Industry estimates suggest that enterprise workloads double every five years. Not surprisingly then, cloud with its benefits of scalability and elasticity is outpacing dedicated infrastructure steadily. 1The Cisco Global Cloud Index estimates that by 2021, 94% of all workloads will run in some form of cloud environment, private or public.
In our 2018 prediction for cloud, we indicated a growing adoption of public cloud in the enterprise. The stark contrast that most enterprises today engage with not one but multiple public cloud providers, as opposed to only 25% enterprises just over a couple of years back, points towards an accelerated adoption of public cloud over the next twelve months and beyond. This accelerated adoption is as much a result of the explosion of workloads as it is of the growing maturity of cloud services. Enterprises are progressively opening up to the idea of moving critical workloads to the public cloud. There is an increasing realization that workloads in public clouds by leading providers such as AWS, Azure and Google are less likely to be exposed to security threats as compared to those in traditional data centers.
In financial services, a large number of tier 2 and tier 3 banks are turning to the public cloud to expand their operations beyond their home presence to international markets.
These banks are typically inclined to start small with limited branch operations in these new geographies but to start fast. Cloud is a natural fit for their requirements since it provides them the agility to establish quick setups with rollouts spanning no more than five to seven months. An end-to-end solution from a cloud service provider and an ISV instead of evaluating and negotiating with data center providers has invariably emerged as the preferred path in all our conversations with these banks. What’s more, engaging with leading public cloud providers helps these banks navigate the complexities of meeting compliance requirements in new geographies. Limited scale also makes these geographies the perfect test-bed before these banks go down the public cloud path on their home turf where they operate at a reasonably large scale. We see a similar trend at play at large tier 1 banks exploring multi-country roll-outs in new geographies.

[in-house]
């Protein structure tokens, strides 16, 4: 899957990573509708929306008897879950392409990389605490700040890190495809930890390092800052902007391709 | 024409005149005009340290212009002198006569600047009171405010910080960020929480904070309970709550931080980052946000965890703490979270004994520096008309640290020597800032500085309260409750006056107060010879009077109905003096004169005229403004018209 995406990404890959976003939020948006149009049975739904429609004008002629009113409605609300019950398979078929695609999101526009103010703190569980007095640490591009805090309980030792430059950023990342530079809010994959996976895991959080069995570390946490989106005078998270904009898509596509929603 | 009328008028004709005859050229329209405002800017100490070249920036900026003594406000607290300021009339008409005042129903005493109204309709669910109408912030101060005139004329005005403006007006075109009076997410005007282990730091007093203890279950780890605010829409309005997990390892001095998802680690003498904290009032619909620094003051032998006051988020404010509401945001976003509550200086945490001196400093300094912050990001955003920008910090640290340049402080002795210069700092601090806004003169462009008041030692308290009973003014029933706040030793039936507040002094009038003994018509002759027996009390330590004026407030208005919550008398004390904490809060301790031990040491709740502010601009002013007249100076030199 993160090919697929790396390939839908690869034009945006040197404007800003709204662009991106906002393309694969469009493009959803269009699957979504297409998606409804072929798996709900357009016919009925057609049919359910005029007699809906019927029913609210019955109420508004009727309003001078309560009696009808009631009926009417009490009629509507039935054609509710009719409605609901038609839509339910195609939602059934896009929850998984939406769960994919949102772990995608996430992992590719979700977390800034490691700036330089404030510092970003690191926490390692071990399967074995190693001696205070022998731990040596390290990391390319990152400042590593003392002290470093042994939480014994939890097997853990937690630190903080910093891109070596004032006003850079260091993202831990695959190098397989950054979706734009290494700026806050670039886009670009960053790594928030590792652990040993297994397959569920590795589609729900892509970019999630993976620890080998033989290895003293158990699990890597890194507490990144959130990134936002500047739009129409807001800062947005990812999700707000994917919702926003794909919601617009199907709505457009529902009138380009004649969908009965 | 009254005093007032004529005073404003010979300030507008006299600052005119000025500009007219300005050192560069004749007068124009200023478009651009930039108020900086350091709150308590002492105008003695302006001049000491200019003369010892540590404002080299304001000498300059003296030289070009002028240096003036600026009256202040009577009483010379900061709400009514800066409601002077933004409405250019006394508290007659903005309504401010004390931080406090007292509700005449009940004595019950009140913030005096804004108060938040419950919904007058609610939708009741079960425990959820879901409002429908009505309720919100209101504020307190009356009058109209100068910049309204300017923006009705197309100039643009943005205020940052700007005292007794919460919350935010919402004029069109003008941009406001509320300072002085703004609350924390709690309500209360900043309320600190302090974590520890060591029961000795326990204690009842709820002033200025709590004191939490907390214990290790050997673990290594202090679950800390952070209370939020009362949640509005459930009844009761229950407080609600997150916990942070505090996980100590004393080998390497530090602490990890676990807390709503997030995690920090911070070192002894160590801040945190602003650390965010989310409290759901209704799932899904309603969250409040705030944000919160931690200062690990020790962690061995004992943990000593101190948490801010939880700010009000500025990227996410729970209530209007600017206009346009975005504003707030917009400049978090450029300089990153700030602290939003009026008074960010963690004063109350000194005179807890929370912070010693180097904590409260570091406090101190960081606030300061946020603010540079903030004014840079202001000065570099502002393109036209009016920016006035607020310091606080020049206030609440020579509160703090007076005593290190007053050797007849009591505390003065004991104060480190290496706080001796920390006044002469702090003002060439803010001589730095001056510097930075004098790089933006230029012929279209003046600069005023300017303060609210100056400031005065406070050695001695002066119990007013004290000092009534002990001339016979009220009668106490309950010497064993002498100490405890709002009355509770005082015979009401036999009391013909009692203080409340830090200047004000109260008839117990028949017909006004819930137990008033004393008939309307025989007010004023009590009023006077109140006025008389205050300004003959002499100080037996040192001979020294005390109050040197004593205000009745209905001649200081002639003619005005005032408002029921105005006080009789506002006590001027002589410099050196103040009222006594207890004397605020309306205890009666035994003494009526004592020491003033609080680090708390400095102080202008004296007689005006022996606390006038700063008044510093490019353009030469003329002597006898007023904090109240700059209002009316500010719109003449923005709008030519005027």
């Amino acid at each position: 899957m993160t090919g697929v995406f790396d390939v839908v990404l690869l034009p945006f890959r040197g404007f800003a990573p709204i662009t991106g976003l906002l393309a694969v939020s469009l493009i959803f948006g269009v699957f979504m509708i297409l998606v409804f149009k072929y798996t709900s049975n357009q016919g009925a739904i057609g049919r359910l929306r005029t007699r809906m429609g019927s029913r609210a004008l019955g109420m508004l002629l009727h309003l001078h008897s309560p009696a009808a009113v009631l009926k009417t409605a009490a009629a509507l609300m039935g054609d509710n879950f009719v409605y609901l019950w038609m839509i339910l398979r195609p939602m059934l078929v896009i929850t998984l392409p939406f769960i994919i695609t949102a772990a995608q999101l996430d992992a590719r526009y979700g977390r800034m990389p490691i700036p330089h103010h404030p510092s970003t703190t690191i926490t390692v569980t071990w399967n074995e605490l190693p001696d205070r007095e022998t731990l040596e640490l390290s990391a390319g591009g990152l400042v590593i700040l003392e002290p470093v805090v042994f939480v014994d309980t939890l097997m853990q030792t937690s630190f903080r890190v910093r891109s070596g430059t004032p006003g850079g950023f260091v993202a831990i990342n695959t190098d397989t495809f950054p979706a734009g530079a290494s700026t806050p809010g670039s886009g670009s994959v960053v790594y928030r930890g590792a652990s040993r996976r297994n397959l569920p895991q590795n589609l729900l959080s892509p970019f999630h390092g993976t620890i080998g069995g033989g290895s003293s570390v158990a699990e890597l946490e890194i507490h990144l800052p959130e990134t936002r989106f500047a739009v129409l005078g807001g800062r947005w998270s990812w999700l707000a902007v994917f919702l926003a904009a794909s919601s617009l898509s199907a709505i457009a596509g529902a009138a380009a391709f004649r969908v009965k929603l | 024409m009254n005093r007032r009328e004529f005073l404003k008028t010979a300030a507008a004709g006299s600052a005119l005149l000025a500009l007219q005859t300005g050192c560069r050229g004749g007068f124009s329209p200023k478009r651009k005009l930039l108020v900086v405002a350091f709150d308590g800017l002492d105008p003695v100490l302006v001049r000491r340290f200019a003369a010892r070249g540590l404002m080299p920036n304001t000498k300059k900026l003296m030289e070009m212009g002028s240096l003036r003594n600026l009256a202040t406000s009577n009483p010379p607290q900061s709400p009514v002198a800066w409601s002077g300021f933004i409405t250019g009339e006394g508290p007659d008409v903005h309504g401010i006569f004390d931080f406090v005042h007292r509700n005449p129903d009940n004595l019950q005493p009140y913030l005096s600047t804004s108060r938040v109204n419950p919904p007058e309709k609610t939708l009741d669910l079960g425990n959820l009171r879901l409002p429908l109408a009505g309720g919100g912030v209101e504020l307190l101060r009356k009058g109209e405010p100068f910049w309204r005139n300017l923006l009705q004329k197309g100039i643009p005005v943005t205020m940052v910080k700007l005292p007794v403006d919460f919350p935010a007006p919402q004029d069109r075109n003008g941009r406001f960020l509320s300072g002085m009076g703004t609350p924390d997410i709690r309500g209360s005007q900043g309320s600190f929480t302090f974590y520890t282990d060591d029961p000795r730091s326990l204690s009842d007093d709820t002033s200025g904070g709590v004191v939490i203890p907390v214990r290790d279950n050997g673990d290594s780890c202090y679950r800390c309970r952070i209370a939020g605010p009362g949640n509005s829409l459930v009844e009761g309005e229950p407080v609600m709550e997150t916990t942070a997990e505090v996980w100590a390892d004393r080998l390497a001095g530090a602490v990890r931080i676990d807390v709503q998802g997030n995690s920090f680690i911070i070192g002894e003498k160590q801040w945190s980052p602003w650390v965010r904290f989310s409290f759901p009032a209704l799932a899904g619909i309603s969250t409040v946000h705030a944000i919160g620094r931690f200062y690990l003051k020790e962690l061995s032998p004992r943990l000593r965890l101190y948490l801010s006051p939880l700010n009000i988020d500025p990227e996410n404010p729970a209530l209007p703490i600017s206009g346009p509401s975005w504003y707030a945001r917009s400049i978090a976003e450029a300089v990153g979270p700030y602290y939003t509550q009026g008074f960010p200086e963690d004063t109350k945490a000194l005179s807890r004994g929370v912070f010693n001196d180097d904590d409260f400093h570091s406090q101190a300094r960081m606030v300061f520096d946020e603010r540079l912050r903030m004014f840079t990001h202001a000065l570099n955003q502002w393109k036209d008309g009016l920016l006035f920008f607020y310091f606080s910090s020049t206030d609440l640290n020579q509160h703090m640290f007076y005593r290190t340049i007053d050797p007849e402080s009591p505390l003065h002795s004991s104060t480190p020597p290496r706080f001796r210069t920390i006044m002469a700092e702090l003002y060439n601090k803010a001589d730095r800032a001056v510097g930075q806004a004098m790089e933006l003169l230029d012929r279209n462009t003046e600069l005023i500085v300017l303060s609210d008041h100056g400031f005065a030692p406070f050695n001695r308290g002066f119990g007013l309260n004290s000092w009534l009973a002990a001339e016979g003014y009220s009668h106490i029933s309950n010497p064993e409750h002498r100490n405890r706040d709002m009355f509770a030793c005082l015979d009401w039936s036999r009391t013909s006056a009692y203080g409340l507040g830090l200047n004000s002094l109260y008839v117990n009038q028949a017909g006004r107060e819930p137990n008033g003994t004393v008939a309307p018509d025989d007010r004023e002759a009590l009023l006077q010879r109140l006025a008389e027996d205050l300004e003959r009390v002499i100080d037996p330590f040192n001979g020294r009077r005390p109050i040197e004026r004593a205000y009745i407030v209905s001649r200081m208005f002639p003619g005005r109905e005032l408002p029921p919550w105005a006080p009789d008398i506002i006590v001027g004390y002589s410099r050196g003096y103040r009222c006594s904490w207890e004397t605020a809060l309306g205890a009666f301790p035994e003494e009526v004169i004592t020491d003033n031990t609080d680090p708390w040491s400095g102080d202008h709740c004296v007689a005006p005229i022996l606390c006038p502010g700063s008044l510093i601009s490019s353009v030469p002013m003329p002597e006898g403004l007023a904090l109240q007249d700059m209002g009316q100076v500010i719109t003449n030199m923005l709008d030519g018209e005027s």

Two big developments accelerating cloud adoption in banking are the emergence of new channels for consumption of banking services and the coming of age of the API economy. Besides, governments in many countries have opened the market to new players. Globally, self-service with digital-only banking is on the rise enhancing the adoption of SaaS and cloud-based end-user applications. The demand for quick provisioning and elasticity in the digital future will continue to be a primary driver of adoption in banking for some time to come.
In 2018, we saw progressive banks adopting cloud for functions and applications beyond the fringes of the bank. Leading banks such as DBS in Singapore and Capital One are pioneering the trend of embracing the cloud for core banking. While we see some more progressive banks joining these early adopters, it will be interesting to see if core-on-cloud becomes the norm for all and sundry over the course of the next five years.
Next, FinTechs and TechFins, players from outside of banking who have been at the center of innovation in the industry for a few years now, are inherently cloudfirst. These players have gained critical mass especially in areas such as payments and lending. In ecosystem-driven banking, banks will need to ensure their applications can integrate with those in the cloud environments of these partners seamlessly, for benefits of business agility and digital innovation.
Lastly, open banking is setting new innovative business models in motion, and consequently fueling the uptake of collaborative consortia-led business and operating models. In 2019, banks will continue to test, explore and take into production more collaborative use cases for open banking. The flexibility of public cloud will come in handy to accelerate these innovation efforts.
2019 will be the year of public cloud in banking.
“Cloud computing is often far more secure than traditional computing, because companies like Google and Amazon can attract and retain cybersecurity personnel of a higher quality than many governmental agencies.” – Vivek Kundra, Former Federal CIO of the United States.